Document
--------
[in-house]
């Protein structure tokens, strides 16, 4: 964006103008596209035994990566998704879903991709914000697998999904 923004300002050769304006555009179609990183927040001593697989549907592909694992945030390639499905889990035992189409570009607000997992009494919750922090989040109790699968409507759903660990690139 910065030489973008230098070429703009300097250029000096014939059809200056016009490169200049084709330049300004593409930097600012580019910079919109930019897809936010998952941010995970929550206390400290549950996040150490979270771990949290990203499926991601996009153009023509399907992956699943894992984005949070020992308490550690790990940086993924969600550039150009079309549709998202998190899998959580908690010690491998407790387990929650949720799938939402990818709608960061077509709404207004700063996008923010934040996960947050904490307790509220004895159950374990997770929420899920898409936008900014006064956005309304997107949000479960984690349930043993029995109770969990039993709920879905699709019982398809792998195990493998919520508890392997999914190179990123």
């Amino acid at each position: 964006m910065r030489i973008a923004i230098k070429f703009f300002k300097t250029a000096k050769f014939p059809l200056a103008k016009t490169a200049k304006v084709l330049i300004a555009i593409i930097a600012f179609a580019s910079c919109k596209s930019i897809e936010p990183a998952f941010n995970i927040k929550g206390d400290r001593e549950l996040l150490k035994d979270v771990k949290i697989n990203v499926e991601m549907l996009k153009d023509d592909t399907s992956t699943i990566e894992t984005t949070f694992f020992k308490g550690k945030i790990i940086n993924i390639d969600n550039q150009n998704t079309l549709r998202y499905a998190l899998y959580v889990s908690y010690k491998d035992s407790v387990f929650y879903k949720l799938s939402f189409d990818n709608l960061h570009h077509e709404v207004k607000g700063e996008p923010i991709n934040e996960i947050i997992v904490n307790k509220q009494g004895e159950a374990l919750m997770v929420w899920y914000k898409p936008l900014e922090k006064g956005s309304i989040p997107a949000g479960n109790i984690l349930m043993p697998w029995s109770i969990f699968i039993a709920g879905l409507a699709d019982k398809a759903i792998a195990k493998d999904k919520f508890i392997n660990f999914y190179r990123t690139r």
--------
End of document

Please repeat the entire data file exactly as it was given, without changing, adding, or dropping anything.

[in-house]
């Protein structure tokens, strides 16, 4: 964006103008596209035994990566998704879903991709914000697998999904 923004300002050769304006555009179609990183927040001593697989549907592909694992945030390639499905889990035992189409570009607000997992009494919750922090989040109790699968409507759903660990690139 910065030489973008230098070429703009300097250029000096014939059809200056016009490169200049084709330049300004593409930097600012580019910079919109930019897809936010998952941010995970929550206390400290549950996040150490979270771990949290990203499926991601996009153009023509399907992956699943894992984005949070020992308490550690790990940086993924969600550039150009079309549709998202998190899998959580908690010690491998407790387990929650949720799938939402990818709608960061077509709404207004700063996008923010934040996960947050904490307790509220004895159950374990997770929420899920898409936008900014006064956005309304997107949000479960984690349930043993029995109770969990039993709920879905699709019982398809792998195990493998919520508890392997999914190179990123």
């Amino acid at each position: 964006m910065r030489i973008a923004i230098k070429f703009f300002k300097t250029a000096k050769f014939p059809l200056a103008k016009t490169a200049k304006v084709l330049i300004a555009i593409i930097a600012f179609a580019s910079c919109k596209s930019i897809e936010p990183a998952f941010n995970i927040k929550g206390d400290r001593e549950l996040l150490k035994d979270v771990k949290i697989n990203v499926e991601m549907l996009k153009d023509d592909t399907s992956t699943i990566e894992t984005t949070f694992f020992k308490g550690k945030i790990i940086n993924i390639d969600n550039q150009n998704t079309l549709r998202y499905a998190l899998y959580v889990s908690y010690k491998d035992s407790v387990f929650y879903k949720l799938s939402f189409d990818n709608l960061h570009h077509e709404v207004k607000g700063e996008p923010i991709n934040e996960i947050i997992v904490n307790k509220q009494g004895e159950a374990l919750m997770v929420w899920y914000k898409p936008l900014e922090k006064g956005s309304i989040p997107a949000g479960n109790i984690l349930m043993p697998w029995s109770i969990f699968i039993a709920g879905l409507a699709d019982k398809a759903i792998a195990k493998d999904k919520f508890i392997n660990f999914y190179r990123t690139r």